Rubbish Service: How A Slower Approach To Recycling Is Giving Results!
When we talk about improvements in rubbish service and waste management – we often focus on technology and improvements in processes – and everything is focused around speed and machinery.
In today’s blog – we take a look at a very different but highly effective rubbish service. This service is one where slowness is more important than speed – but it is having such great success that whole towns are aiming to achieve zero-waste in the near future.
Waster – what do we do?
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You may have heard about the slow food movement – and even villages in Italy that describe themselves as slow villages.
In these instances – slow does not mean worse – but just more effective.
The ABC recently covered a small village in Japan that is taking a very different approach to recycling – that could be described as “slow”.
“The 1,500-odd locals in this village have to sort their waste into 45 different categories.”
“It’s part of the town’s ambitious goal of producing zero waste by 2020.”
“The purpose is to recycle whatever we can recycle,” says the town waste station’s manager, Kazuyuki Kiyohara.”
Tried a new approach when incineration ended
The village took on this new approach when their incineration plant closed – we recently covered how important waste incineration is in Japan.
The town is remote and now recycling works out much cheaper than shipping the waste to the nearest town for recycling.
“Food scraps are mostly composted and more than 80 per cent of the town’s other waste is now recycled.”
“The remaining 20 per cent that can’t currently be processed — things like nappies and certain types of plastics — gets sent off to be incinerated.”
“This tiny town out on the fringes has become an glittering epicentre for the world’s waste experts, who jet in to see first hand how it’s done.”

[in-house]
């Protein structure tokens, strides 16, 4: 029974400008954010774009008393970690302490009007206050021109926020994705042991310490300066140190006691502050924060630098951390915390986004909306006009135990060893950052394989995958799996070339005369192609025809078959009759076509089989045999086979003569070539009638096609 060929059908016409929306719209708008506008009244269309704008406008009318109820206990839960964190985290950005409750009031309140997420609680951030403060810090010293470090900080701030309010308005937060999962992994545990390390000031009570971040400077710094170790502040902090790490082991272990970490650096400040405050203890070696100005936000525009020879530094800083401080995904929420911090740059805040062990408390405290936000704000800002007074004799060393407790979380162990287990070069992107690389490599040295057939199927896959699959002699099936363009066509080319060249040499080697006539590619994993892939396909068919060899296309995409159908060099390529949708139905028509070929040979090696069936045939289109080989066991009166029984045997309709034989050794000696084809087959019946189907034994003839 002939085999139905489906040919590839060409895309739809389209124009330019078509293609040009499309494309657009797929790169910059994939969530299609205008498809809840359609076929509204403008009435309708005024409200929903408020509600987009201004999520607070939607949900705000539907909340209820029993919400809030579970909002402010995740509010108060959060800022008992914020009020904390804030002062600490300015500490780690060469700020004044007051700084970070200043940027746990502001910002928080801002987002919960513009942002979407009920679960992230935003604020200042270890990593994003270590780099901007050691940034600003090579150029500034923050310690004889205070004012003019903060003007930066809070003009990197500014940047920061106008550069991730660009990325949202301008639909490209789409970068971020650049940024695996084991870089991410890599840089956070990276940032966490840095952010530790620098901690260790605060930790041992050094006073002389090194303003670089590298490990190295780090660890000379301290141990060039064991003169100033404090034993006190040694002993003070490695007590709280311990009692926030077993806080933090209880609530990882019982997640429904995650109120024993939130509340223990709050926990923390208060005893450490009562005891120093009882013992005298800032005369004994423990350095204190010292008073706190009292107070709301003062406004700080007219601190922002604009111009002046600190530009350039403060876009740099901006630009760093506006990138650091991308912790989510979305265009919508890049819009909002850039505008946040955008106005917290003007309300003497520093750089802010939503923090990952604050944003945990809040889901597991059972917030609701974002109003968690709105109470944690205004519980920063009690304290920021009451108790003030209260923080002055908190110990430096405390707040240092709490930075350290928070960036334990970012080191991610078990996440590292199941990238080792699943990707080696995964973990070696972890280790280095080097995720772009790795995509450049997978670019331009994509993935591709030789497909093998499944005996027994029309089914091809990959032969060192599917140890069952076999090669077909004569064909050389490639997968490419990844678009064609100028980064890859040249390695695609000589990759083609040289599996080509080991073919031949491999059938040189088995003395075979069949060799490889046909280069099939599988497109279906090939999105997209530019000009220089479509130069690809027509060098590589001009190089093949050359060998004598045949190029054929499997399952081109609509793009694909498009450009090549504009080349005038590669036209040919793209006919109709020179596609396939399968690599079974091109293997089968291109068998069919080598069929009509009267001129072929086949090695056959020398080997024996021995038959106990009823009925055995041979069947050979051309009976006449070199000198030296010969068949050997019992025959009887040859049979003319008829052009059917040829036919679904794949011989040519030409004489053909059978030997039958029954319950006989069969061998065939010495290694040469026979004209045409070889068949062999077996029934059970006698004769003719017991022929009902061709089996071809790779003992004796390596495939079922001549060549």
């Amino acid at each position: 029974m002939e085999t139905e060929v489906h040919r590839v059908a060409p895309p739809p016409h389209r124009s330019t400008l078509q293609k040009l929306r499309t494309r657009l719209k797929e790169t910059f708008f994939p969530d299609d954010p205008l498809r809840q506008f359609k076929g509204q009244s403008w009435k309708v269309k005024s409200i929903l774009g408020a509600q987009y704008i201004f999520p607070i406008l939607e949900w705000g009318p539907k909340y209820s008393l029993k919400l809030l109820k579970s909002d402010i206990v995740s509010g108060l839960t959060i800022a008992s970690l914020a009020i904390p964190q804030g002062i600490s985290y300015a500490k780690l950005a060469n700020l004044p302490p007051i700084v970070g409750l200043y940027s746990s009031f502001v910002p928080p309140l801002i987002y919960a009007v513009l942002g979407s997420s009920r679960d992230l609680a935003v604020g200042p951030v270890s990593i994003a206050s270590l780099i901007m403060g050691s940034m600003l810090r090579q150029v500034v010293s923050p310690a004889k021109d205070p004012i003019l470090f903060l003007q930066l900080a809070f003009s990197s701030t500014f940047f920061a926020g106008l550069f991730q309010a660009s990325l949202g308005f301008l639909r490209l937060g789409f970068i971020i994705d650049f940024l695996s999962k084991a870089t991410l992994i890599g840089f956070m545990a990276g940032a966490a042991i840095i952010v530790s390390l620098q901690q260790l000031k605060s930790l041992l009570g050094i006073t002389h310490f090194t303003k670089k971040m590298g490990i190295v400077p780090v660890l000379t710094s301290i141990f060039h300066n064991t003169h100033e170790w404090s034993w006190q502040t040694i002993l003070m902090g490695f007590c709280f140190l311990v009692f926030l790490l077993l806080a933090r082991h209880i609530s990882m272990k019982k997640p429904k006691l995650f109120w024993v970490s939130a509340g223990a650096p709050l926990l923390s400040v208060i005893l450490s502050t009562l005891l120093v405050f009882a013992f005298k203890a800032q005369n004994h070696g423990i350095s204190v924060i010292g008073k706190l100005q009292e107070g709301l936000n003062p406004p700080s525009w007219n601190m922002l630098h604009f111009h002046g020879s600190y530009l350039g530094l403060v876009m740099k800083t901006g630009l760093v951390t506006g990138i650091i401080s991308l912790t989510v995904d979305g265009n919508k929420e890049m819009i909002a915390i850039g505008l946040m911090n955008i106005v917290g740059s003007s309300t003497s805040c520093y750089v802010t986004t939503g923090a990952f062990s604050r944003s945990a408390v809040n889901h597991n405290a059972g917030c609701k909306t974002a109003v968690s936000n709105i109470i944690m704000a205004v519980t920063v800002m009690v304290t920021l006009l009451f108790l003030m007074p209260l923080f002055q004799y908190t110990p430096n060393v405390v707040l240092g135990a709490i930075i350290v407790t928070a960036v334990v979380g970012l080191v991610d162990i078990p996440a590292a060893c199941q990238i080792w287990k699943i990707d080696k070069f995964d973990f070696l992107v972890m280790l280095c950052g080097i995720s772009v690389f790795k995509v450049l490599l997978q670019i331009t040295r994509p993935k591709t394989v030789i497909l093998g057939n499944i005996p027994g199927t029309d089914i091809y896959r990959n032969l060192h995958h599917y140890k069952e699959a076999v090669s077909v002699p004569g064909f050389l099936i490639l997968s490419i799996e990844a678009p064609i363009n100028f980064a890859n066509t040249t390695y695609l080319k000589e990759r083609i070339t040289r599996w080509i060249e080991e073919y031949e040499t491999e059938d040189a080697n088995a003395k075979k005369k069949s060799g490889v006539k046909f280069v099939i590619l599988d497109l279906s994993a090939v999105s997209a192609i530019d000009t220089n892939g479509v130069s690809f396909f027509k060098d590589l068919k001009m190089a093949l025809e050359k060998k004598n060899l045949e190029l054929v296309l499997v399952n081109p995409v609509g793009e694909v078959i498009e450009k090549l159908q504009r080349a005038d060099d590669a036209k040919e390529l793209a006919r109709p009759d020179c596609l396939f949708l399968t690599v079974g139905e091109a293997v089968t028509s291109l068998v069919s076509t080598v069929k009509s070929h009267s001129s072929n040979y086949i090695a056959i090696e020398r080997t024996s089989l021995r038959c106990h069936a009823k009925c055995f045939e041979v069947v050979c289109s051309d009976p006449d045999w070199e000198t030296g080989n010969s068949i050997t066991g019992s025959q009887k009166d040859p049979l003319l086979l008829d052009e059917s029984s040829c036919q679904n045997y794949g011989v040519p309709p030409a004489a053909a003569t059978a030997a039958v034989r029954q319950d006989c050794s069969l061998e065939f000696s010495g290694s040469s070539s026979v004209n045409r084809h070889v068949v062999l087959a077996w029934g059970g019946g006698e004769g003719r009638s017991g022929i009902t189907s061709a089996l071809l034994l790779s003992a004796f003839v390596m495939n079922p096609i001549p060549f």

What is the key difference
The real difference is that people get involved and work to separate out different commodities.
The local recycling depot has 45 different bins – for varying items.
“A plastic water bottle must first be washed and stripped of its label and lid before it is ready to be disposed of in one of the dozens of boxes in the depot.”
“Glass is separated by colour, and everything from chopsticks to batteries to printer cartridges must be meticulously sorted.”
One huge difference
There are no garbage collection, residential rubbish service or trucks – people have to bring their own waste to the recycling depot.
The inconvenience of travelling to the depot is believed to even decrease peoples consumption in the first place.
This approach to a modern rubbish service is completely different to what we are used to – and would not suit a city the size of Sydney or Melbourne.
However – we can learn how to incentivise people to take ownership of their own recycling and learn tips from this small village.
See our blog on why burning rubbish outside of incineration is a bad idea.